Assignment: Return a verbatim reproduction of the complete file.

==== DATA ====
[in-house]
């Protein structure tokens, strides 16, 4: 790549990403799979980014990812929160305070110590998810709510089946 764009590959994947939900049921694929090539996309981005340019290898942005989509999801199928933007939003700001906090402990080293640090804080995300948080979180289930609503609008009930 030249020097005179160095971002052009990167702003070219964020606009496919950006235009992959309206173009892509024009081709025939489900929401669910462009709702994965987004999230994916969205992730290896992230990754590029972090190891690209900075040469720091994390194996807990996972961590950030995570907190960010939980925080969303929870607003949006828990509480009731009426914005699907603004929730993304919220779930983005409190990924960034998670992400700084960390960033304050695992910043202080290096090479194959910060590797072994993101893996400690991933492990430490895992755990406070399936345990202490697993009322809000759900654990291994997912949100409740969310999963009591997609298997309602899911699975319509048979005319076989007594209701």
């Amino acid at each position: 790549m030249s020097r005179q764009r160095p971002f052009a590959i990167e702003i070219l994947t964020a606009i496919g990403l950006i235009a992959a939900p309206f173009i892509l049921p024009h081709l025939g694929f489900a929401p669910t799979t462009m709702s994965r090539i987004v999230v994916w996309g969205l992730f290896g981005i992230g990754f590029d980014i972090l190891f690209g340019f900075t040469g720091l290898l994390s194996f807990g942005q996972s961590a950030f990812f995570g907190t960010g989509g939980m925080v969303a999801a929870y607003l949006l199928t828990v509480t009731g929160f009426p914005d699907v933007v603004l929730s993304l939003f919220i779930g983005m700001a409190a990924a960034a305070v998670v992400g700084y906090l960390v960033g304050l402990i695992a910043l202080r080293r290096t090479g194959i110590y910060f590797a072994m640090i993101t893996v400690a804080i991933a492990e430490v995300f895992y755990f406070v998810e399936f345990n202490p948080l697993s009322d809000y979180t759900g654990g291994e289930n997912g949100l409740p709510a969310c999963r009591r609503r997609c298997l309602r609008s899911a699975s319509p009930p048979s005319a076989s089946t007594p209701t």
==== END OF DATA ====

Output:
[in-house]
């Protein structure tokens, strides 16, 4: 790549990403799979980014990812929160305070110590998810709510089946 764009590959994947939900049921694929090539996309981005340019290898942005989509999801199928933007939003700001906090402990080293640090804080995300948080979180289930609503609008009930 030249020097005179160095971002052009990167702003070219964020606009496919950006235009992959309206173009892509024009081709025939489900929401669910462009709702994965987004999230994916969205992730290896992230990754590029972090190891690209900075040469720091994390194996807990996972961590950030995570907190960010939980925080969303929870607003949006828990509480009731009426914005699907603004929730993304919220779930983005409190990924960034998670992400700084960390960033304050695992910043202080290096090479194959910060590797072994993101893996400690991933492990430490895992755990406070399936345990202490697993009322809000759900654990291994997912949100409740969310999963009591997609298997309602899911699975319509048979005319076989007594209701």
């Amino acid at each position: 790549m030249s020097r005179q764009r160095p971002f052009a590959i990167e702003i070219l994947t964020a606009i496919g990403l950006i235009a992959a939900p309206f173009i892509l049921p024009h081709l025939g694929f489900a929401p669910t799979t462009m709702s994965r090539i987004v999230v994916w996309g969205l992730f290896g981005i992230g990754f590029d980014i972090l190891f690209g340019f900075t040469g720091l290898l994390s194996f807990g942005q996972s961590a950030f990812f995570g907190t960010g989509g939980m925080v969303a999801a929870y607003l949006l199928t828990v509480t009731g929160f009426p914005d699907v933007v603004l929730s993304l939003f919220i779930g983005m700001a409190a990924a960034a305070v998670v992400g700084y906090l960390v960033g304050l402990i695992a910043l202080r080293r290096t090479g194959i110590y910060f590797a072994m640090i993101t893996v400690a804080i991933a492990e430490v995300f895992y755990f406070v998810e399936f345990n202490p948080l697993s009322d809000y979180t759900g654990g291994e289930n997912g949100l409740p709510a969310c999963r009591r609503r997609c298997l309602r609008s899911a699975s319509p009930p048979s005319a076989s089946t007594p209701t």